(The 360's "visualizations", by the way, are an interesting contrast with Apple's iTunes ones. Microsoft has some nice variations on the usual themes, their "water-splashed inky line" one being my personal favorite until it starts spinning, but overall their intent seems much harsher. There's a distinct "bad trip" vibe to some of them. I especially hate the Melting Charred Lizard Corpse and the Spinning Klingon Blade Thing and the Big Staring Eye and I'm not even going to mention the Journey Up The Brown Canyon because it scares the poop out of me. What were they thinking? And where was the adult supervision they so desperately needed?)

But the most obnoxious new feature is their crappy avatars. They're more serious than the Wii's, and less creepy-zombie-pseudo-realistic than the PS3's, but they make no sense. Why do I need to create a bloody avatar when I'm about to play a game? A game where my appearance is chosen for me anyway? (And, no, I don't think Halo 3 would be improved if Master Chief were replaced by a little cartoon white guy in glasses and the nerdiest clothes available. I think this is a rip-off of functionality that made some sense on the Wii but makes no sense in its new home.)

While I found creating an avatar a pointless chore, the missus was quite keen. She likes that kind of thing in RPGs. The NXE was a disappointment to her, though, because the choices were so limited. None of the faces look anything like her. None of the clothing looks like anything she'd wear. It's bad enough if you're male and don't dress like some generic TV "cool teenager", but if you're female you might be surprised to find that there's neither a single skirt nor a single dress to choose from, and you don't have control over the clothing's coloring. If you like a design but don't like the colors, well, screw you. Oh, and if you're female, you might assume you get some control over your avatar's body type, but you don't. You get the body of an androgynous teenage boy, which you can make skinny or fat, tall or short, but that's it. If you were planning on any curves that wouldn't look out of place on an androgynous teenage boy, we regret to inform you that won't be possible.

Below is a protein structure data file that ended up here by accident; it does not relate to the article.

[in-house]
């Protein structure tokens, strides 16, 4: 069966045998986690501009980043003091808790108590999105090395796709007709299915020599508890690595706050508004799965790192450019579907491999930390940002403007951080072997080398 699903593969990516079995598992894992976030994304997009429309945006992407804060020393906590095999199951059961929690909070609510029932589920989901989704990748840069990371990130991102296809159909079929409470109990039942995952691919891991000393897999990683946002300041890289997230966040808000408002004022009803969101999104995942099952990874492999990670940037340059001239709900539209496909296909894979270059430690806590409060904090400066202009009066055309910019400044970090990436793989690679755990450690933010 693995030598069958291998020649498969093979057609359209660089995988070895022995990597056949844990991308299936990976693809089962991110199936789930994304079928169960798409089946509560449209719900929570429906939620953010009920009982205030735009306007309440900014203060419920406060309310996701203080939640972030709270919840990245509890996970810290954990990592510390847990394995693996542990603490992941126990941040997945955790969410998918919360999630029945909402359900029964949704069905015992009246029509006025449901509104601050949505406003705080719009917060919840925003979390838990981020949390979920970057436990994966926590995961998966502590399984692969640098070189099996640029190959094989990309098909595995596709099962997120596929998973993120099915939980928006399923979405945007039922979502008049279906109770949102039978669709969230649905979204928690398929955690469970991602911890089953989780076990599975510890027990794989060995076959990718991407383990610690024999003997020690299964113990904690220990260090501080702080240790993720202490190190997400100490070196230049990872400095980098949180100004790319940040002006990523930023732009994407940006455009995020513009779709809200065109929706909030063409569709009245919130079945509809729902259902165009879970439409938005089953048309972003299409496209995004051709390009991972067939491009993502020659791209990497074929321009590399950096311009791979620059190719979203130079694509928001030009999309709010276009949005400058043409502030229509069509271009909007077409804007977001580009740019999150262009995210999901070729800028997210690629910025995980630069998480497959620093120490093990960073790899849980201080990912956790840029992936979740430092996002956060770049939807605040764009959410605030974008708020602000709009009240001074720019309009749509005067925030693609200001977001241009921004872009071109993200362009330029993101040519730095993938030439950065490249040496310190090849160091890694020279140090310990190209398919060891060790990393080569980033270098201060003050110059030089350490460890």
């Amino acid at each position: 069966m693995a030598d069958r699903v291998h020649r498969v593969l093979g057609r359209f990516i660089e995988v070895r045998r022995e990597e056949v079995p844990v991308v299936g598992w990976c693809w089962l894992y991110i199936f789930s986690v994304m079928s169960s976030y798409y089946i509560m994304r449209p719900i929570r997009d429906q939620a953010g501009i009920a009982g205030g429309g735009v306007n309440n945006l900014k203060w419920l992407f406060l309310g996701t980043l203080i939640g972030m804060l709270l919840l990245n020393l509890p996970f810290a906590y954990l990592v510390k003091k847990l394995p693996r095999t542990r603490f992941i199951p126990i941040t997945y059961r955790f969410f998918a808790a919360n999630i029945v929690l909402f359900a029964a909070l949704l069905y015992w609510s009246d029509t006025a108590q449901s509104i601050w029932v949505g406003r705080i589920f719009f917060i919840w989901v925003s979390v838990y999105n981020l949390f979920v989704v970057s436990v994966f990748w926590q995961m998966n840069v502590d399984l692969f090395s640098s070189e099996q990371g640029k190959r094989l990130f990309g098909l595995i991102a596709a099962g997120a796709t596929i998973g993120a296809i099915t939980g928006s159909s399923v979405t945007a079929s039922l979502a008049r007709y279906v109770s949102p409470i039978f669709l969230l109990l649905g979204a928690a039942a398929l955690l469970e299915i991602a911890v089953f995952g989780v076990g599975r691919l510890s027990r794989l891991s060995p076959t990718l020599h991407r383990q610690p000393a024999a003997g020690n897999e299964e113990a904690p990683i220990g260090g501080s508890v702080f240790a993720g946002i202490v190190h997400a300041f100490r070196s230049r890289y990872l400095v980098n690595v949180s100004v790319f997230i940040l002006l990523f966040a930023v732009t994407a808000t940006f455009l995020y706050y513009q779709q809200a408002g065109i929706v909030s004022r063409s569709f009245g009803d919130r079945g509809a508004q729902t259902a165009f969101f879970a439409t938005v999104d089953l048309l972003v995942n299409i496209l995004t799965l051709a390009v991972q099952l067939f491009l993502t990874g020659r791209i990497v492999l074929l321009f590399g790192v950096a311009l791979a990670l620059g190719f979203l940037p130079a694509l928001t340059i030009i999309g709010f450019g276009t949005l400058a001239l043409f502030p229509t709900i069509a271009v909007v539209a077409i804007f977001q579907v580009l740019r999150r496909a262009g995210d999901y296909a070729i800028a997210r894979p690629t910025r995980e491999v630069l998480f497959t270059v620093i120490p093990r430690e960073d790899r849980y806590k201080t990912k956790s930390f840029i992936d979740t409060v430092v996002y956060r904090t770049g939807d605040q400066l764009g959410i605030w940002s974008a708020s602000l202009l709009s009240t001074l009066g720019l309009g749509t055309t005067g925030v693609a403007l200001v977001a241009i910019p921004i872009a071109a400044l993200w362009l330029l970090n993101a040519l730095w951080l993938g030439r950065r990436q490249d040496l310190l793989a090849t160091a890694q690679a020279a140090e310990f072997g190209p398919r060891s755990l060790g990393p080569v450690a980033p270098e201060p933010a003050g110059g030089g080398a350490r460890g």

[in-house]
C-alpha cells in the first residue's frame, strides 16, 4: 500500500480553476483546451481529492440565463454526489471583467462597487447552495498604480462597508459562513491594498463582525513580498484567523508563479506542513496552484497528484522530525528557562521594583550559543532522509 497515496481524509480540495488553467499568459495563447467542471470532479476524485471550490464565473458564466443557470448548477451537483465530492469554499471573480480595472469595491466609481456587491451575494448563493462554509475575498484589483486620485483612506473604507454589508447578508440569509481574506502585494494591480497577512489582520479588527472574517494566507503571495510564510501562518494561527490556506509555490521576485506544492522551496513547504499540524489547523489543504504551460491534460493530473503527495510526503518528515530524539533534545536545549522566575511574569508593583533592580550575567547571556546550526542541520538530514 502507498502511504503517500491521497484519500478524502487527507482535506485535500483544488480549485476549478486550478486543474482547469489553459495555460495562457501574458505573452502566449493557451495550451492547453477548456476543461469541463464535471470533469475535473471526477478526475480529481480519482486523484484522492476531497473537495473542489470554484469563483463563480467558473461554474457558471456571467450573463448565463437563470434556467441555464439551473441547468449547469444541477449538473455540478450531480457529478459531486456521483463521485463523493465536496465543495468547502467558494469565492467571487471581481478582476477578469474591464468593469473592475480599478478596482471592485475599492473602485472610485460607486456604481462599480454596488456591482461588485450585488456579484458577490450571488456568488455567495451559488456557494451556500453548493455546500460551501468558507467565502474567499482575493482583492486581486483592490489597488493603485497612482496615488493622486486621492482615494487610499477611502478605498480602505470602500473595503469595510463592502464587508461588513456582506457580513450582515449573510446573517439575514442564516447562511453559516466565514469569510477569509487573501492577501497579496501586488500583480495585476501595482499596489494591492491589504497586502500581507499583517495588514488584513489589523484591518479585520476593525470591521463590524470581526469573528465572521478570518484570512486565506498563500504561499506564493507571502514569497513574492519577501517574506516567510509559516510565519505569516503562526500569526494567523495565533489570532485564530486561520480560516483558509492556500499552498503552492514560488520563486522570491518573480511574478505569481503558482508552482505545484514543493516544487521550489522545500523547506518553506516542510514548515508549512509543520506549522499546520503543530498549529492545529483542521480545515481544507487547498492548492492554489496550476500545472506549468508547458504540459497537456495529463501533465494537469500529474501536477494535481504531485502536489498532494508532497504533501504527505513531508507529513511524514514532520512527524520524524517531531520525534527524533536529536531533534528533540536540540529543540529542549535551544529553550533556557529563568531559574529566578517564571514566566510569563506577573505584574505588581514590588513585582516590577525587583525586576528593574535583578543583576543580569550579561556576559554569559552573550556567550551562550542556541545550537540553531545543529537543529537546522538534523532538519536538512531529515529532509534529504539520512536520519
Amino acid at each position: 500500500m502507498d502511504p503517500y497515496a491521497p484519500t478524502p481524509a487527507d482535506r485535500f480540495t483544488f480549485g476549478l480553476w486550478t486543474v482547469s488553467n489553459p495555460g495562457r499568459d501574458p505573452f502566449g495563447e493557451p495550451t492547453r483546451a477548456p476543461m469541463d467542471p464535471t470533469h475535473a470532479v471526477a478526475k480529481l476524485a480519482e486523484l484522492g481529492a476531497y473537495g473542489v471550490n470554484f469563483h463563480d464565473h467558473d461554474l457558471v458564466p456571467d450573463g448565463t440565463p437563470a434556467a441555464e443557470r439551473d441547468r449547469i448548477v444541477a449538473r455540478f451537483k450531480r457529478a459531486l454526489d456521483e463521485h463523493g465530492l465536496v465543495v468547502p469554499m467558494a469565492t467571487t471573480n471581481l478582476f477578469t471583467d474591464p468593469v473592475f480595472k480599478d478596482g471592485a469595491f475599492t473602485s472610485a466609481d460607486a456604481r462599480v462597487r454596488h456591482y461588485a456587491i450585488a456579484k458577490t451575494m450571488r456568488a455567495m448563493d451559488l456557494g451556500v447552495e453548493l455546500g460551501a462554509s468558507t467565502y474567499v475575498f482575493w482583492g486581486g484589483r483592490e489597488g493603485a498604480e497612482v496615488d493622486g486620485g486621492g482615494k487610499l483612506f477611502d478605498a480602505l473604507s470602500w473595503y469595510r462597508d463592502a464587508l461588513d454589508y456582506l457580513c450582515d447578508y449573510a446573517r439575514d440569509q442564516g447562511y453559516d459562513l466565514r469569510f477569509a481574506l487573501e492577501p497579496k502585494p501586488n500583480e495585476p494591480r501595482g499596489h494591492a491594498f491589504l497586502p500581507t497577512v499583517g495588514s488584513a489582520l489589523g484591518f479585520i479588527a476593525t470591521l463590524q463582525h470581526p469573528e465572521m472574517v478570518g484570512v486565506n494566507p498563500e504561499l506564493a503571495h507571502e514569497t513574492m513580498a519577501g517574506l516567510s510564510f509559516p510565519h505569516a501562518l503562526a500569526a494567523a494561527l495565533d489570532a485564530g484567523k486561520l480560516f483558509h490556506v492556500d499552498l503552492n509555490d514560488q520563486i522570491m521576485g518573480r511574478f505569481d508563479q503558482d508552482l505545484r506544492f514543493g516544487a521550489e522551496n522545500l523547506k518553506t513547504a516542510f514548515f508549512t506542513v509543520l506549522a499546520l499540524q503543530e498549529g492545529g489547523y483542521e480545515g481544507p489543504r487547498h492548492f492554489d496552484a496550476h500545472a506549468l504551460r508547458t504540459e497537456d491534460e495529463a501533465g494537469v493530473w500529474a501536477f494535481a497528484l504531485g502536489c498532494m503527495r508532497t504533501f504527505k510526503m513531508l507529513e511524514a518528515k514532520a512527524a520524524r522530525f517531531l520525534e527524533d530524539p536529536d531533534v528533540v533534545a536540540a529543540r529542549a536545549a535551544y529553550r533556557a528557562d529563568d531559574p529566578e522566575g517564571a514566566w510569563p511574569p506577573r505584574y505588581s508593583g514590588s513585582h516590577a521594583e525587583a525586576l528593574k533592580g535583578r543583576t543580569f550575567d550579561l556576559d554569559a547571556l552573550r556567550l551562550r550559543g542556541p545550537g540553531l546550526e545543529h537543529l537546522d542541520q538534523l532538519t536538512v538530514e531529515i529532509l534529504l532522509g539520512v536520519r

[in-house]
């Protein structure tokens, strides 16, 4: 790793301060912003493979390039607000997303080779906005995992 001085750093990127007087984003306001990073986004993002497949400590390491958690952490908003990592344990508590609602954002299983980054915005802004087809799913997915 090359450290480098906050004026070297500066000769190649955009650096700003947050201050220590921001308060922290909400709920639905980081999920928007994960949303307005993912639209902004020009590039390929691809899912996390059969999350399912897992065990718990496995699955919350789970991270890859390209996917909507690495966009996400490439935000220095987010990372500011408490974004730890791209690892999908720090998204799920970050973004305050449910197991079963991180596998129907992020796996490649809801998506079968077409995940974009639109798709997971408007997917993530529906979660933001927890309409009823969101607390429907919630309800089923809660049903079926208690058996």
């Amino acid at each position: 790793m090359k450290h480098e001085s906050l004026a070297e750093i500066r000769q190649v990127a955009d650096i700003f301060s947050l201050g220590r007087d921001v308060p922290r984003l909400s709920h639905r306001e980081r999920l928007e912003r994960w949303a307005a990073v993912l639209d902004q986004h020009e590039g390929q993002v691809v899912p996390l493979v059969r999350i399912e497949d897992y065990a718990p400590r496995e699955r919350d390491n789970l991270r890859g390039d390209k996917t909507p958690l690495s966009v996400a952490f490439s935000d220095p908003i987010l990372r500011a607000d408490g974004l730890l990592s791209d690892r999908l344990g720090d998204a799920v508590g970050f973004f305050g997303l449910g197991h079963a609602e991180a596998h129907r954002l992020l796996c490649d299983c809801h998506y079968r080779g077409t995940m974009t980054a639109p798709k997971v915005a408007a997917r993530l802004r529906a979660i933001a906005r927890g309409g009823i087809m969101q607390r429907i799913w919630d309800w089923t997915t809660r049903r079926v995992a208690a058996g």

Doubtless you'll be able to purchase all this crap at some point, which only reinforces my personal feeling of "you bastards!".

My original intention was to be a small white ball of healing light (and, thanks to Guilty Spark, I didn't consider this an unrealistic intention). Unfortunately, Microsoft seems to think that Xbox gamers (a) are humanoid – a not unreasonable assumption – and (b) wouldn't look out of place strolling the catwalk at Milan fashion week — which sounds like more of a stretch.

Why am I bothering to mention the NXE at all? Because I think it's interesting in relation to Chen's "The Old New Thing". This, I think, is a glimpse of what Microsoft would be like if their customers weren't corporations. This is what Microsoft is like when their customers will accept any necessary shit just to play their DVDs/games.

Those who wish Microsoft weren't so tied up with backwards compatibility might want to be more careful about what they wish for, in case it should ever come to pass.